Obamacare’s costs are exploding in the land where budgets already have burst. The $900 billion bargain-basement 10-year cost estimate that Mr. Obama promised for his overhaul recently ballooned to $1.8 trillion. Of course, these are still just estimates, and considering that the government underestimatedMedicare’s cost by a factor of 10, who really knows how massive the final price tag will be?

Welcome to the United States of Greece, where our $15.6 trillion national debt has surpassed the size of our total economy.

Which begs the question: if not Obamacare, what? Healthcare reform is clearly necessary. In the Chicago Tribune,

“One way or another, Congress will have to revisit it in toto,” Justice Antonin Scalia said of the health law.

One way or another.

That should be a clarion call in Washington. The prospect that the court will strike down all or part of the law known as Obamacare hands political leaders of both parties a formidable challenge — and a vast opportunity: a second chance to get health care reform right.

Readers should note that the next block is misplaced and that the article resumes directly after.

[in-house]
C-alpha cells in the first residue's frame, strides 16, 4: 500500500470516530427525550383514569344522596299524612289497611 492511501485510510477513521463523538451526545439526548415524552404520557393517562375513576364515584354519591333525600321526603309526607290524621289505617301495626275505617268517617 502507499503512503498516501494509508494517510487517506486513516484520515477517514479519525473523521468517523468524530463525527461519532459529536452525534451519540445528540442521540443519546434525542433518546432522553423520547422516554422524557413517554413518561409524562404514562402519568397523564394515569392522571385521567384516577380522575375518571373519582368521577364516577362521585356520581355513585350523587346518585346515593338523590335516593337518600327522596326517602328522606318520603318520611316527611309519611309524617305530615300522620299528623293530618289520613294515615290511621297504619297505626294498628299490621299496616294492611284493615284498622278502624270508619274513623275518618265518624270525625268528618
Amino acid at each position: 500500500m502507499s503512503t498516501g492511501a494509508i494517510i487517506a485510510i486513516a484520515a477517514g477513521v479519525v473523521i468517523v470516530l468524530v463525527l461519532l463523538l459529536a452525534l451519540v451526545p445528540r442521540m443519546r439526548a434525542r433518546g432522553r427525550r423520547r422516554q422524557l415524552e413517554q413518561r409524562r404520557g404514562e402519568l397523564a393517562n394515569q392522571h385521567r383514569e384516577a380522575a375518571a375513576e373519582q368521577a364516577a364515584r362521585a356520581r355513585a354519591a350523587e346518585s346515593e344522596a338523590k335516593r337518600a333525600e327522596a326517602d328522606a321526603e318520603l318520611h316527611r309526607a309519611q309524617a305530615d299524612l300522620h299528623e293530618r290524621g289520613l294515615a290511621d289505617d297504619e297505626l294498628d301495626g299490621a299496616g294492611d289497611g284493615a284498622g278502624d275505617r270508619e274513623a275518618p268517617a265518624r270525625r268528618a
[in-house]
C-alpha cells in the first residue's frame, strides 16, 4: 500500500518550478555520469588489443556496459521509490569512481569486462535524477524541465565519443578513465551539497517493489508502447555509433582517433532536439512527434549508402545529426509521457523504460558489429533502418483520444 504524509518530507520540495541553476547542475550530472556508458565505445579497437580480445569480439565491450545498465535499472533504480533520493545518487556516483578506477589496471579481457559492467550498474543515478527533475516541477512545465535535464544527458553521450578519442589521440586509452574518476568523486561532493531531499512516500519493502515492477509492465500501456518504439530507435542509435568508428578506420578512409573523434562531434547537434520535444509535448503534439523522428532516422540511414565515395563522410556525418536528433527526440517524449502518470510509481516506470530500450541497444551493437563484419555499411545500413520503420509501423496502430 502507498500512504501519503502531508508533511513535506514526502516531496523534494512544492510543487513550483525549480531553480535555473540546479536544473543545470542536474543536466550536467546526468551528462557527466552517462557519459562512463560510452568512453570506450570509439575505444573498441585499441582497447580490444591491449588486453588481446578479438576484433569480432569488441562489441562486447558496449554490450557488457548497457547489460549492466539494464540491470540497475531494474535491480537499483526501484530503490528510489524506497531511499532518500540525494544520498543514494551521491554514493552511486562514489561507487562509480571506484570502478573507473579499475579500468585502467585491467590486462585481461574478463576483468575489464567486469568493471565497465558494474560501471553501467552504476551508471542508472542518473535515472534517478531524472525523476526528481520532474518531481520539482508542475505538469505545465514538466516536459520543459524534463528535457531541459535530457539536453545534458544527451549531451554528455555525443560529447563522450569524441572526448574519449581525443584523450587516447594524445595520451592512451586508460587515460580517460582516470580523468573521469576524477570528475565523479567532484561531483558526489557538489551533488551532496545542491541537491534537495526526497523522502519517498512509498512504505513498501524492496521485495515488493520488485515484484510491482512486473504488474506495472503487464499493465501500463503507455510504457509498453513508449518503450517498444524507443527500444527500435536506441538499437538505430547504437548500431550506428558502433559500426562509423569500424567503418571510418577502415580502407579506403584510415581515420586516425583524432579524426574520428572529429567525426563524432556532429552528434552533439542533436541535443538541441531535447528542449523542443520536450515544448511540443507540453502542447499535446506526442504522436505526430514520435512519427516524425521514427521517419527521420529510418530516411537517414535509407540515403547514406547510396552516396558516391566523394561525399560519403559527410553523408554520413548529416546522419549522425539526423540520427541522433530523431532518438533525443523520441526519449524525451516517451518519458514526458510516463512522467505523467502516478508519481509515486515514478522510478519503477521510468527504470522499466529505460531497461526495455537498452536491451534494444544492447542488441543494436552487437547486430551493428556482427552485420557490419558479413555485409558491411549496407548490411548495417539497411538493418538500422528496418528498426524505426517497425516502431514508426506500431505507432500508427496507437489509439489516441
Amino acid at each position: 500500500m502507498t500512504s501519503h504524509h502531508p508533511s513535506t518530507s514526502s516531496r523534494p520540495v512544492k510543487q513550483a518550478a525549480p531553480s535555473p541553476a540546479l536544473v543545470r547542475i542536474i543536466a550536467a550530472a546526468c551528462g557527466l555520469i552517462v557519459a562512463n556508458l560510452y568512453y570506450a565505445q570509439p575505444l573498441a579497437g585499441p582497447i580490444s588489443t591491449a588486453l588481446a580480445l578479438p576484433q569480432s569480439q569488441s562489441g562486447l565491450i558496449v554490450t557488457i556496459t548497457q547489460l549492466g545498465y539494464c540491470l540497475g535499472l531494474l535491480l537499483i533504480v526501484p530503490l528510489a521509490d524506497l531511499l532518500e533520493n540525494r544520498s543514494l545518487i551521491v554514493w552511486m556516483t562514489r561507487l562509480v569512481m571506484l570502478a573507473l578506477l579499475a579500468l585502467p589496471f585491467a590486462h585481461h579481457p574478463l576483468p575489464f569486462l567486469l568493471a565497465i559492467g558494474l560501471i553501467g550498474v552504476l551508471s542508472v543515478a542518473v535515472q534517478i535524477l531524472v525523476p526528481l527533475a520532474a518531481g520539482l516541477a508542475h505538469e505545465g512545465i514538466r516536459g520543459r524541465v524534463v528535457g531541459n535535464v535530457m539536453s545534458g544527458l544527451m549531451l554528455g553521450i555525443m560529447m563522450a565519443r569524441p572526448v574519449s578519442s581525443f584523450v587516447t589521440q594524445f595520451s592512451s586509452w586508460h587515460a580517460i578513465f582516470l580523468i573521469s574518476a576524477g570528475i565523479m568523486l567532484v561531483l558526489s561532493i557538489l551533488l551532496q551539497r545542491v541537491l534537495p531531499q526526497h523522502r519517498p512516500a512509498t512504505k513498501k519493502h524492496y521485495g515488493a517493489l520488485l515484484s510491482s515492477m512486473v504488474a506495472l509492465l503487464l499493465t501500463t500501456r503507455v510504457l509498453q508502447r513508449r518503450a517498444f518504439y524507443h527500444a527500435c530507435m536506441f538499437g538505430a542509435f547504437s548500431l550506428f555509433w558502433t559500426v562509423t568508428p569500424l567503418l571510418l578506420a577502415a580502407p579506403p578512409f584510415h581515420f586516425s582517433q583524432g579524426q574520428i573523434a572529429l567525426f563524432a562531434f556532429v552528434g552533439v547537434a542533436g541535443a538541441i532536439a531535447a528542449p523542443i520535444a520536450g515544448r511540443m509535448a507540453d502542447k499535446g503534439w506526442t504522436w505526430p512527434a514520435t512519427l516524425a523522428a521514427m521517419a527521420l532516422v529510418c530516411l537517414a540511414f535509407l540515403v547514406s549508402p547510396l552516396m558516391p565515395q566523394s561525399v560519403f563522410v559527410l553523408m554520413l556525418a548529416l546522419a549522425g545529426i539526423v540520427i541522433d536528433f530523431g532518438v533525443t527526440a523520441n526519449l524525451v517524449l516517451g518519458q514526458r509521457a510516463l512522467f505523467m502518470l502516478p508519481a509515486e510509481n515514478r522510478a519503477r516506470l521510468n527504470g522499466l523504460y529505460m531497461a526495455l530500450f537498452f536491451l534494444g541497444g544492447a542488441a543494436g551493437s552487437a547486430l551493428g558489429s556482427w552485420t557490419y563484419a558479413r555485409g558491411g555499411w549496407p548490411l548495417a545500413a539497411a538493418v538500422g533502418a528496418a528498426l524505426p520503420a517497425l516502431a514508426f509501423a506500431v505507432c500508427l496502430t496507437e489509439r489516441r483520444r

On that point, James Pethokoukis asks “What will Republicans do if the Supreme Court kills healthcare” reform and suggests that perhaps combining Rep. Paul Ryan’s plan (block grants to states for Medicare0 with future president Mitt Romney’s plan (known as the “Hubbard Plan“) might be workable.

The Hubbard Plan has five elements: 1) allow all Americans to deduct from income taxes all their healthcare expenditures—premiums, employee contributions, out-of-pocket costs, etc.; 2) deregulate insurance markets to foster nationwide, portable health insurance; c) making health information more available; d) control anti-competitive behavior such as hospital mergers; e) malpractice reform.

In the meantime, stay tuned. The law hasn’t been overturned, yet, and still may stand. While you’re waiting, jog on over to the Sweaty Federalist for his snark on some of the arguments being made to uphold the law.

[AEI] [Glenn Hubbard] [Mother Jones] [Washington Times] [Investors Business Daily] [National Journal] [The Nation] [Chicago Tribune] [New York Times]

Huffington Predicts the Demise of Obamacare

[h/t Aaron Bludworth]










Obamacare Proponents Brace for Supreme Court Smackdown

 Jason Kane is a recovering rock star and an attorney in Salt Lake County. He is an occasional contributor to Publius Online.